There are sculptures on the grounds of several states-people. This is Margaret Thatcher.

We also did 5 loads of laundry, massive grocery shopping and we defrosted the freezer. Why can we not have a frost free freezer in an RV?

Tuesday, August 25, 2009

Crossing the Country - Terror in the Heartland

This morning we left the Niagara Falls area of NY for Ohio. Our departure was good, all attachments to utilities were removed prior to pulling away, nothing out of the ordinary. But then we turned on the GPS for guidance to Sandusky. The directions seemed a little odd but we thought we'd trust her. After she wanted us to drive down a tiny neighborhood street, we decided she'd lost her mind again. We were able to pull into a church parking lot to assess our route. Somehow the navigator's instruction to the pilot to go south, got garbled in the universal translator and he went north. We drove and drove, looking for a place to turn around. No joy. And then we saw it, the sign that strikes terror into the heart of the RV'er. Bridge height 11 feet in 1 & 1/2 miles. We're 13+ feet. We made an immediate left turn onto a dead end street with another church parking lot at the end of it, but there was a chain across the entrance. Yes, it just kept getting better. We could not back out on to the street we'd turned off of because it was at the top of a blind hill. Fortunately a nice lady came out on to her porch offering us the use of her driveway. Jim backed into her driveway like a champ, and we lived to tell the story. Note to self, leave the way you came in.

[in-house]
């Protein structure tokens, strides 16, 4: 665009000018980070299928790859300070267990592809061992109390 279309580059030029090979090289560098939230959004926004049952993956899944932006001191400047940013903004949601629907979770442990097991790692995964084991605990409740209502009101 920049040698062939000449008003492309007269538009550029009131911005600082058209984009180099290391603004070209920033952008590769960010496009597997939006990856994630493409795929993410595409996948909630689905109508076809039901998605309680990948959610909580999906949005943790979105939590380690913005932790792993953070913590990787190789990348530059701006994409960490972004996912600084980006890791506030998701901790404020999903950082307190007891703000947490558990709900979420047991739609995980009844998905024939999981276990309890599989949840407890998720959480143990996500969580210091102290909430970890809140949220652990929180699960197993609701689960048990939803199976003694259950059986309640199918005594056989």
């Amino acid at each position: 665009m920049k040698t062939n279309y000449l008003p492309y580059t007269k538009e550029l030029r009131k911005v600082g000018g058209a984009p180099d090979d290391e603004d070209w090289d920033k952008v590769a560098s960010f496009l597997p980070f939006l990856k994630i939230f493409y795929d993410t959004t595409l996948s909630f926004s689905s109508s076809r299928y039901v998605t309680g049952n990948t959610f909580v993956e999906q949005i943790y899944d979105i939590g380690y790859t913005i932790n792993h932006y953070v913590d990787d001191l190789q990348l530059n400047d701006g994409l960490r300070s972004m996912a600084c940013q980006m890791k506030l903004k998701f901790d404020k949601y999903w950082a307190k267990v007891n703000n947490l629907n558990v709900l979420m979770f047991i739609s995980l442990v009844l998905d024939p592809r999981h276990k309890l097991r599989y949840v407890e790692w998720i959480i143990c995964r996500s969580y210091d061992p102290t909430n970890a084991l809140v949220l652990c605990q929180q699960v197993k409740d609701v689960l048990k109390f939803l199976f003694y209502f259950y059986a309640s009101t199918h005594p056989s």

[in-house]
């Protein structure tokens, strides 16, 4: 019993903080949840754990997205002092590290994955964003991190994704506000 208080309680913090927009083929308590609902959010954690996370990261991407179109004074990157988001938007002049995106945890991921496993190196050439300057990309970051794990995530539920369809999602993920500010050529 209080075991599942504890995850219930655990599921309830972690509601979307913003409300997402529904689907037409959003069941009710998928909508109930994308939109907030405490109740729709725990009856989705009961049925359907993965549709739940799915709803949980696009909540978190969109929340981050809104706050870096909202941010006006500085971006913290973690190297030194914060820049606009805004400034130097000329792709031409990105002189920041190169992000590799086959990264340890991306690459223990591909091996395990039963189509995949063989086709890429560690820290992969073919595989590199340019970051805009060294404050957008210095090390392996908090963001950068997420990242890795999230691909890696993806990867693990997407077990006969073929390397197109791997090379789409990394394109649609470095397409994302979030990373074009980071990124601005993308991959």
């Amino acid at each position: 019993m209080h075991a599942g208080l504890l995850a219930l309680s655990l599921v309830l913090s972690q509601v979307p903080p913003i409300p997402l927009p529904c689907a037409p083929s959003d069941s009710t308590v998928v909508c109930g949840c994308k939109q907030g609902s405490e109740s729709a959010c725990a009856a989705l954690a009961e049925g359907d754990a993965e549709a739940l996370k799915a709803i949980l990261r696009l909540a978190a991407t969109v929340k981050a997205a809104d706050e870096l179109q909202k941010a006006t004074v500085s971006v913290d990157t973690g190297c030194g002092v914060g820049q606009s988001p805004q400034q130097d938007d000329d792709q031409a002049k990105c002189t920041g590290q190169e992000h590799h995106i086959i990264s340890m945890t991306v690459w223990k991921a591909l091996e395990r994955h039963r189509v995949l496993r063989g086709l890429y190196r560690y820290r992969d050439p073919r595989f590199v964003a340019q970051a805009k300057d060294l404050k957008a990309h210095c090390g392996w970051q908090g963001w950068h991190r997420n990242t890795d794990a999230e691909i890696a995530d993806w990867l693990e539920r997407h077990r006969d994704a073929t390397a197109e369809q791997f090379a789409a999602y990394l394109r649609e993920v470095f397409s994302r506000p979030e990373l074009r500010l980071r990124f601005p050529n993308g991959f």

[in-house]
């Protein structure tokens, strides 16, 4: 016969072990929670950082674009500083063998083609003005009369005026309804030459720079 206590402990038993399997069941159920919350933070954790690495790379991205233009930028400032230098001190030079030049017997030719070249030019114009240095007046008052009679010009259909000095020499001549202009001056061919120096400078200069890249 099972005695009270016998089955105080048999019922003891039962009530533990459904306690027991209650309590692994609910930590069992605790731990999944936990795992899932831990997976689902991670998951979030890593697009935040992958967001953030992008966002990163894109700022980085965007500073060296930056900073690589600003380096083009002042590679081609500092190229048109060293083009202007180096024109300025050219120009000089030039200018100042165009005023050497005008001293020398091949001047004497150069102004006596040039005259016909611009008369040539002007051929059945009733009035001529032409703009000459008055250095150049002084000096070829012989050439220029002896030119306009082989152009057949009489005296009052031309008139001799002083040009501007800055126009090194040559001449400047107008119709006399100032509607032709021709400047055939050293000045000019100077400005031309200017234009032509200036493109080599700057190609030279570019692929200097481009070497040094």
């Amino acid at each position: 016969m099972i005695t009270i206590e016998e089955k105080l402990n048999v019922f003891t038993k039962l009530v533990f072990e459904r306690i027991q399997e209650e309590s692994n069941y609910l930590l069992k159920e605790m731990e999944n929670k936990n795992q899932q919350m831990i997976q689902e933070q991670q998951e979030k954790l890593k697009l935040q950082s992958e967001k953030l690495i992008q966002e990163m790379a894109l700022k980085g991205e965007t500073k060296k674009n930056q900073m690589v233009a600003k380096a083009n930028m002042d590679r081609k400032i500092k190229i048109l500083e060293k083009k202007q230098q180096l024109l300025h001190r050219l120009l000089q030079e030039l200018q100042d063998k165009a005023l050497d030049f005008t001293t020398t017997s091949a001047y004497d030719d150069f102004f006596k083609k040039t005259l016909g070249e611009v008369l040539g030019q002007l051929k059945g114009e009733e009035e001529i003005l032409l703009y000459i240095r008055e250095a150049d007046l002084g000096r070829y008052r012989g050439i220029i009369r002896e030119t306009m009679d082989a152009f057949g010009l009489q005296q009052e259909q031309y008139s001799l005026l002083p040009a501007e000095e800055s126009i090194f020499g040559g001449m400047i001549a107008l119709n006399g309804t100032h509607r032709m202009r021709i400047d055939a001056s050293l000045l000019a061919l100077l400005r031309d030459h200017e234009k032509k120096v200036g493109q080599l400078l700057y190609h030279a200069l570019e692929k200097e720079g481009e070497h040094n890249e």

We crossed the top of Pennsylvania. They grow a lot of grapes. Are they not lovely?

Tomorrow we're in Michigan. Tonight we're in Sandusky with 72 cable channels and pretty decent wifi. Woo-hoo! I don't have the ice pick in the ear anymore, but I still can not hear out of my left side. Some progress, not enough.

Sunday, August 23, 2009

NY - Niagara Falls

Today began with a steady, soaking rain. So, after prepping a rather elaborate (and large) crock pot meal, we decided to drive in to St. Catherine's, Ontario to the Costco so we could get Jim's broken glasses fixed. On the way back across the Rainbow Bridge border crossing we stopped at the duty free. The view from the parking lot is quite impressive.

The rain had abated so we parked on the US side and walked through the Niagara Falls park and looked at the water. I'm still suffering with the ear infection and decided against Maid of the Mist or Cave of the Wind because I don't want any Water in the Ear. It was a pleasant walk, and then it rained on us.
That's Niagara Falls Canada in the upper right of the picture. They have some large buildings dedicated to tourism. The US side looked a little forlorn in places. The falls are pretty dang impressive.

Tomorrow we're up at oh:dark:thirty to get the RV in to the Camping World in Churchville so they can hopefully end the saga of the toilet which will not hold water. It's so annoying. And, there is also the tale of the gas water heater that will not light. After that we'll continue west.

Saturday, August 22, 2009

Hartland NY - Erie Canal

We're in New York, near Niagara Falls. We'll be going there tomorrow. This is from the side of the Erie Canal. This part of New York is really pretty. Very bucolic.

Thursday, August 20, 2009

Boston - And an Ear Infection

Tuesday I had a slight earache - figured it was swimmer's ear and gave it some drops. Wednesday it was worse, and got much worse as the day progressed. Last night I felt like someone had taken an ice pick to my ear. Plus, it was full of fluid. If I held my nose tightly and blew gently (like you would to equalize pressure on an airplane) Jim could hear my ear squeaking across the room. So, this morning it was off to the ER. It's not swimmer's ear, it's an inner ear bacterial infection. I can not believe how bad this hurts. Vicodin is my new friend.